Although academia was hit as hard as other sectors, especially in the Humanities, as a proofreader/translator I haven’t suffered the consequences too much. On the contrary, several returning clients and word of mouth have kept me busy for most of the past 15 months. In fact, this must have been the busiest year of my post-academic career so far!
This has also meant not being able to write new blog posts. But, now that I’ve had a chance to take a (much needed) rest, I plan to make up for this absence, starting with a new post coming up soon, on gendered language in academic writing: is gender neutrality really the key?
In the meantime, if you’ve missed any of my older posts, please check out the archive below.
[Please note this offer has, in the meantime, expired]
19% proofreading discount on academic texts (Humanities and Social Sciences)
As a former academic and published author, I particularly empathize with higher education staff and students in these difficult times. Job interviews cancelled, fixed-term contracts not being renewed, archives closed…It’s a proper mess!
But the pressure to publish remains.
If you need a reliable and flexible proofreader, I am offering a 19% discount on proofreading jobs – in the fields of Humanities and Social Sciences only.
New round of posts about the “fabulous four” core activities in academia: writing, teaching, research, and dissemination. Episode 4: teaching.
Covid-19. A curse, or an opportunity to change the endemic casualisation of higher education?
It’s no secret that the UK’s higher education system heavily depends on temporary staff. I’m sure you’ve all had to plough through job offers to find anything that wasn’t a ‘part-time’, ‘fixed-term’, or ‘zero hours’ contract.
A survey conducted by the University and College Union (UCU) in early 2019 estimated that “around 70% of the 49,000 researchers in the [higher education] sector remain on fixed-term contracts”, whereas 37,000 teaching staff was found to be on fixed-term, hourly paid contracts (p. 3).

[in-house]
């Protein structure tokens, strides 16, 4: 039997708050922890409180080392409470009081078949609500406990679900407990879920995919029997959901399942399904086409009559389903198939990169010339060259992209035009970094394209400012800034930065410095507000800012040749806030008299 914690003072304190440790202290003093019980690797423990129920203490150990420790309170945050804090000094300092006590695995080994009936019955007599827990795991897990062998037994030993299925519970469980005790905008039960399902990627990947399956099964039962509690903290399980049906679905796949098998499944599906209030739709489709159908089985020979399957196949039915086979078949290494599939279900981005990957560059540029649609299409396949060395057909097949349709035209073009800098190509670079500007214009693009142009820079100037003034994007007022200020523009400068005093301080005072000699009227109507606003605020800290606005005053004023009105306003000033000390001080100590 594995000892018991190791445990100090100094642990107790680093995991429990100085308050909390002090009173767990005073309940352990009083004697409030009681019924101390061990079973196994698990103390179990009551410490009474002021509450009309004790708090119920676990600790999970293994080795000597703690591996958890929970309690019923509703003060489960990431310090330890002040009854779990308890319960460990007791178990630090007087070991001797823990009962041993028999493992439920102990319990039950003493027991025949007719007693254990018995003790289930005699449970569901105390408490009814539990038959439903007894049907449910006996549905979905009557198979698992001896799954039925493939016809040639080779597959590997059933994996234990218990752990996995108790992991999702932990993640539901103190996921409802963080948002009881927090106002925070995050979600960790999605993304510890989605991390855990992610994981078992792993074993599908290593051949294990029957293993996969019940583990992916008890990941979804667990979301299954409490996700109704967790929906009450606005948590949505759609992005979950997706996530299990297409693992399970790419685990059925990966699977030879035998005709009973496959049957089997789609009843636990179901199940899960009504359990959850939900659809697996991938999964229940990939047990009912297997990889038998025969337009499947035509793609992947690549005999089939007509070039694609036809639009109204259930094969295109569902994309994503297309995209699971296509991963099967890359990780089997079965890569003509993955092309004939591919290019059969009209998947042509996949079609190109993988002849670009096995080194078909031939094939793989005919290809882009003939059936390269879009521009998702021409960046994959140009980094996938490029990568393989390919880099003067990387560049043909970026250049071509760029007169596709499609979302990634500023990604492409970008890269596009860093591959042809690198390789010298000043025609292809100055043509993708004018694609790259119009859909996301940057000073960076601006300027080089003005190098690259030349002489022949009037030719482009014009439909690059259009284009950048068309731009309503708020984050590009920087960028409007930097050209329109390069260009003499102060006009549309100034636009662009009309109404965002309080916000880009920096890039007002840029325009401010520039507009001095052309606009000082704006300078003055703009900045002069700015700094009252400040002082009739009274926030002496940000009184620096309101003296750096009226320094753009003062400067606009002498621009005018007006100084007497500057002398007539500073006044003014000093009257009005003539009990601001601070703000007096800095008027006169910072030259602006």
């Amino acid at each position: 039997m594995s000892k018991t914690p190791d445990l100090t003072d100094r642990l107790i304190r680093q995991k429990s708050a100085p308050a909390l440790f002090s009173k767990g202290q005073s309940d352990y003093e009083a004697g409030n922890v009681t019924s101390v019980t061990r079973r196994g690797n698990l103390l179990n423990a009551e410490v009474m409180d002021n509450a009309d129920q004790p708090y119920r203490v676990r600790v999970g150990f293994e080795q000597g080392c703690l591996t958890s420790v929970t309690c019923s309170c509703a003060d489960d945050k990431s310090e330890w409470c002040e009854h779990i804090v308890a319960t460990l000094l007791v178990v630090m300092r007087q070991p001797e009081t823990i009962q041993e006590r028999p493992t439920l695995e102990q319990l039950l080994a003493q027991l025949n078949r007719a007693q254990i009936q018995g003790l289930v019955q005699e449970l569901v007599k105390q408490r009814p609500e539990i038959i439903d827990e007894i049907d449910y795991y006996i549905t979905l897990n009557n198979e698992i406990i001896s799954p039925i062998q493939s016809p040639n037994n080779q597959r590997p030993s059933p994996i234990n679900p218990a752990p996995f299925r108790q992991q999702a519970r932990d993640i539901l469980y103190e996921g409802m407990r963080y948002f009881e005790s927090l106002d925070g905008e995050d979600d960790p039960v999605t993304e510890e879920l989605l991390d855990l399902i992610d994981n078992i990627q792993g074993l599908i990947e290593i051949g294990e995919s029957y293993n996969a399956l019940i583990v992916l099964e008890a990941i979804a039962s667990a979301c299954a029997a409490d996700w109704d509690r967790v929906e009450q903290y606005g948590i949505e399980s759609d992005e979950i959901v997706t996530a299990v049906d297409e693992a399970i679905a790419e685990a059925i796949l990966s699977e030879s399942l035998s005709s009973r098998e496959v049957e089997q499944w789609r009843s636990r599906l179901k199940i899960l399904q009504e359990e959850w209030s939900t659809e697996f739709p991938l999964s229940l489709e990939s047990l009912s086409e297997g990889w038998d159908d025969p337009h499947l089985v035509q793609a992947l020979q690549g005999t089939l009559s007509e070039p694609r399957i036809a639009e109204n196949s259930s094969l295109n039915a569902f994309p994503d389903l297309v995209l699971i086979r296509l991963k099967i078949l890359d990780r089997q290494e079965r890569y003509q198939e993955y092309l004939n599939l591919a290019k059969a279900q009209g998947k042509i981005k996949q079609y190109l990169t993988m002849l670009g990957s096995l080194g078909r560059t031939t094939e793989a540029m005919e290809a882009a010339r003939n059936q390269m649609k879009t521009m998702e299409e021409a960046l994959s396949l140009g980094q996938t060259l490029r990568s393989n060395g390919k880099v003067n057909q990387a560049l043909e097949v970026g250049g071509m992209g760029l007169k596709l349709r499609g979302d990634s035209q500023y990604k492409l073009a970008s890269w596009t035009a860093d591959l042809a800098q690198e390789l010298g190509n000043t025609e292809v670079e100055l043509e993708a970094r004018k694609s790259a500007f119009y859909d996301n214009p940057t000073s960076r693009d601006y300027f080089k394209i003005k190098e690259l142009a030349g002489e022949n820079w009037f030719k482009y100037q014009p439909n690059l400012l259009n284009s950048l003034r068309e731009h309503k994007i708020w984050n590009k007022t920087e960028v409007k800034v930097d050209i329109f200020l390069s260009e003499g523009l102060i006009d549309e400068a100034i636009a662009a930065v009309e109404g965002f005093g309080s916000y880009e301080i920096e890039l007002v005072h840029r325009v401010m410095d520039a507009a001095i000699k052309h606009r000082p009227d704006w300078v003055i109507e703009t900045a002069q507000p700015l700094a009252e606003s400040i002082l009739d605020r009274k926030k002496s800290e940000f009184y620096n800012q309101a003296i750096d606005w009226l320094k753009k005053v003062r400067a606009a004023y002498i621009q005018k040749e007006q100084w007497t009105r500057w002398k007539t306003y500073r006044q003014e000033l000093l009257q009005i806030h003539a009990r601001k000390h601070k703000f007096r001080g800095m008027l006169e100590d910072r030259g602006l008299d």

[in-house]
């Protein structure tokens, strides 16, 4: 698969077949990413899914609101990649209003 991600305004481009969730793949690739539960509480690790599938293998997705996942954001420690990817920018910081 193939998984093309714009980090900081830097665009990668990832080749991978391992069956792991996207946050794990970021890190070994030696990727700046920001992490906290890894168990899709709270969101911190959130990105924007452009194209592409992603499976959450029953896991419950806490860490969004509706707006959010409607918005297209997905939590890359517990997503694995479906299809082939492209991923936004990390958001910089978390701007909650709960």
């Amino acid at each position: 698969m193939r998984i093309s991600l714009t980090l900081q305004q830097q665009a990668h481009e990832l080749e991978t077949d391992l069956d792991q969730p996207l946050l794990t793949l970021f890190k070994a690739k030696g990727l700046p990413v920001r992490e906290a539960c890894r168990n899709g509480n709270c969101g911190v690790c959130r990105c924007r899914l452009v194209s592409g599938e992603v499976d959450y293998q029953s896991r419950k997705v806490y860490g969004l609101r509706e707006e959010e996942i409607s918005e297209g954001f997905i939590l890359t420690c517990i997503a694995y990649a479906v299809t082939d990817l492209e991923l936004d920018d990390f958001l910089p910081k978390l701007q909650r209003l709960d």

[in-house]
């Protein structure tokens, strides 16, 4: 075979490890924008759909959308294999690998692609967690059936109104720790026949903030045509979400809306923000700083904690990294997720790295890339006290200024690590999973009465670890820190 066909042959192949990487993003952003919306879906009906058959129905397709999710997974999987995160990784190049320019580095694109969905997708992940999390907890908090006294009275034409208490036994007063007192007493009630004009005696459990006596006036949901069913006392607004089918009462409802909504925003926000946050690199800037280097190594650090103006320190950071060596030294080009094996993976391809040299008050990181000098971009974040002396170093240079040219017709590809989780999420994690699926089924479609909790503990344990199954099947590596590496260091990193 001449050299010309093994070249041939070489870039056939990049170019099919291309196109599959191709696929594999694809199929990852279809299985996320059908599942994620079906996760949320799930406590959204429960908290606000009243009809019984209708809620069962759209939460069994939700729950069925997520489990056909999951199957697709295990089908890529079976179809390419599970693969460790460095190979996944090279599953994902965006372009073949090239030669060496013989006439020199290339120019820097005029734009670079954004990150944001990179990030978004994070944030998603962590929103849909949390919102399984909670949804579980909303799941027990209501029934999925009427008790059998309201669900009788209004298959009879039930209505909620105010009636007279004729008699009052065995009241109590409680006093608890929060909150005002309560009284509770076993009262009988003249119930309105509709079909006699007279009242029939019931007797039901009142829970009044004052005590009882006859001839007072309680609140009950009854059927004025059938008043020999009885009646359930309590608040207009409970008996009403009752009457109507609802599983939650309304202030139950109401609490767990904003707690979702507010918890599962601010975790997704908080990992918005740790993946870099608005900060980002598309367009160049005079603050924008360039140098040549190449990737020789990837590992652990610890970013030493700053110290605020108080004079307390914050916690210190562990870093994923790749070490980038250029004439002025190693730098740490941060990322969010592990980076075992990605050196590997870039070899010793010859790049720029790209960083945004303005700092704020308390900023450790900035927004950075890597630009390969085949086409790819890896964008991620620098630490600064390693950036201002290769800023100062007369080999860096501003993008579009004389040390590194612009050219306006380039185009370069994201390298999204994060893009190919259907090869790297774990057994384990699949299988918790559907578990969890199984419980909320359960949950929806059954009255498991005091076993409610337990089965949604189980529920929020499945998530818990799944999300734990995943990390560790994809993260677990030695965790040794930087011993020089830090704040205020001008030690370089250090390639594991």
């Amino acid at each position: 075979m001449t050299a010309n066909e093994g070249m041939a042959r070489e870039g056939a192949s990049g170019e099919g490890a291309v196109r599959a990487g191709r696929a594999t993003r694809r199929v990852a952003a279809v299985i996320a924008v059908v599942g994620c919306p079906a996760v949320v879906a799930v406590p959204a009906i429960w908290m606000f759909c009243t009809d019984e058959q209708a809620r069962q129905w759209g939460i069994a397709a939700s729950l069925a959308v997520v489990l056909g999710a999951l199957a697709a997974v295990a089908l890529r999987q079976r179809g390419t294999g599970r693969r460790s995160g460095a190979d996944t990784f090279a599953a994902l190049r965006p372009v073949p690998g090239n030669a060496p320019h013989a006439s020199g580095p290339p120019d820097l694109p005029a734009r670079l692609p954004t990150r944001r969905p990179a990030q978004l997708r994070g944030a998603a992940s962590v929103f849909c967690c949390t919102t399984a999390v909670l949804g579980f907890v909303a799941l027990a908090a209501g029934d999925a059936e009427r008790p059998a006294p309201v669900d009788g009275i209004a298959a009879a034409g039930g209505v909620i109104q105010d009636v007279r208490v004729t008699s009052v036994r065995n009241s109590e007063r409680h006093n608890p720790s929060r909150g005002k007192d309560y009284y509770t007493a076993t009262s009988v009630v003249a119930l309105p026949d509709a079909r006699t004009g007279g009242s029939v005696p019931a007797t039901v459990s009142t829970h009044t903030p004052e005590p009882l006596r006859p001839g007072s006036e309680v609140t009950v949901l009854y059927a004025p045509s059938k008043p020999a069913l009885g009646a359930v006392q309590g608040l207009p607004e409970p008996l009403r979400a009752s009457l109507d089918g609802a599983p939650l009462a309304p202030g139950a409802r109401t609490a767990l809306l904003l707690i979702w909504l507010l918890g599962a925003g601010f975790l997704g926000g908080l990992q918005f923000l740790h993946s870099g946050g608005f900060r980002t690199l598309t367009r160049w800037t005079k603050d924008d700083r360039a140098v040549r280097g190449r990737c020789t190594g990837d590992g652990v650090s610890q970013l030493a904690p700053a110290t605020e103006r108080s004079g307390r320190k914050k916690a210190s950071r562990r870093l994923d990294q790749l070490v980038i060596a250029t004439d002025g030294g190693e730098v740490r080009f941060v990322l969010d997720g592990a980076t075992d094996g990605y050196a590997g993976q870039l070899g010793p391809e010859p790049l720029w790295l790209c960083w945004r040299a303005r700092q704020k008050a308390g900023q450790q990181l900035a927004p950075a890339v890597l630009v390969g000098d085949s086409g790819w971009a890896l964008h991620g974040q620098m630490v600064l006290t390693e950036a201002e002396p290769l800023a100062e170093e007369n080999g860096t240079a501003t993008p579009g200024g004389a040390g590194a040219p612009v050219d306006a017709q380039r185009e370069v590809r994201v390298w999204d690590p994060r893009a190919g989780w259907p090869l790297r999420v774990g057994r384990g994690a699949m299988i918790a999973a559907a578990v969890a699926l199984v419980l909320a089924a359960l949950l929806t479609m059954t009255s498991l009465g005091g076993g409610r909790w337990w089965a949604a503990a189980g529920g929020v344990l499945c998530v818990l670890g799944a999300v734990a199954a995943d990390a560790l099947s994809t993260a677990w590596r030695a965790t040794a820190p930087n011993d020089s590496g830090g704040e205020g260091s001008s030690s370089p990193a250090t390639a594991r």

And these are only the official numbers: a further 71,000 – again, mostly hourly paid – teachers are apparently employed as ‘atypical academics’ but without being counted in the main staff record. UCU also estimated that “most universities rely on hourly paid staff to deliver around 25% of their undergraduate teaching” (p. 8).
What is perhaps most disconcerting is that this situation involves some of the most prestigious universities in the country: “In 2016/17 there were 71,960 atypical academics employed in UK universities, 50% of whom were employed in the ‘elite’ Russell Group of universities” (p. 7).
Needless to add that these atypical academics included many PhD students. In fact, there’s a real hunt for casual workforce in higher education, and PhD students seem to be the easiest prey, eager as they are to gain teaching experience and, hey, who knows, maybe even get a foot in the door. Money is also an issue, especially for unfunded students.
As much as I support the idea of offering students the opportunity to gain teaching experience during their PhD, most of the time it only reflects a department’s need to resolve structural problems. This is hardly good for its stability and continuity, and potentially damaging for the PhD students, who will likely find themselves struggling to complete their PhD within the set timeframe.
Universities also don’t always give PhD students proper training before they enter the classroom, which can impact on the quality of teaching, and potentially on the students’ self-esteem.
Last but not least, allowing only some PhD students within a department to teach can create hierarchies between students, with some having access to an office while others are forced to roam computer rooms and libraries in search for a study space.
This can be highly exclusionary. I didn’t teach during my PhD, and had no access to office space or staff printing services. When I once had to ask a fellow PhD student and teaching assistant for the printer/copier code (to assist a conference attendant), she snobbishly walked off to make the photocopies herself. The thought that she was worried I might make improper use of her code deeply saddened me.
Early career researchers are another easy target. I had to teach up to 5 hours per week as part of a 3-year postdoctoral fellowship. I won’t say I was exploited, but I did spend a hell lot more than 5 hours on my teaching: course design and preparation, exam supervision, oral examinations, marking, honours supervision, feedback forms – it was a lot more than I had bargained for! By way of expressing gratitude, the department eventually forgot to mention me in a list of recently departed staff, in a School Newsletter published shortly after my fellowship ended. As if I’d never been there.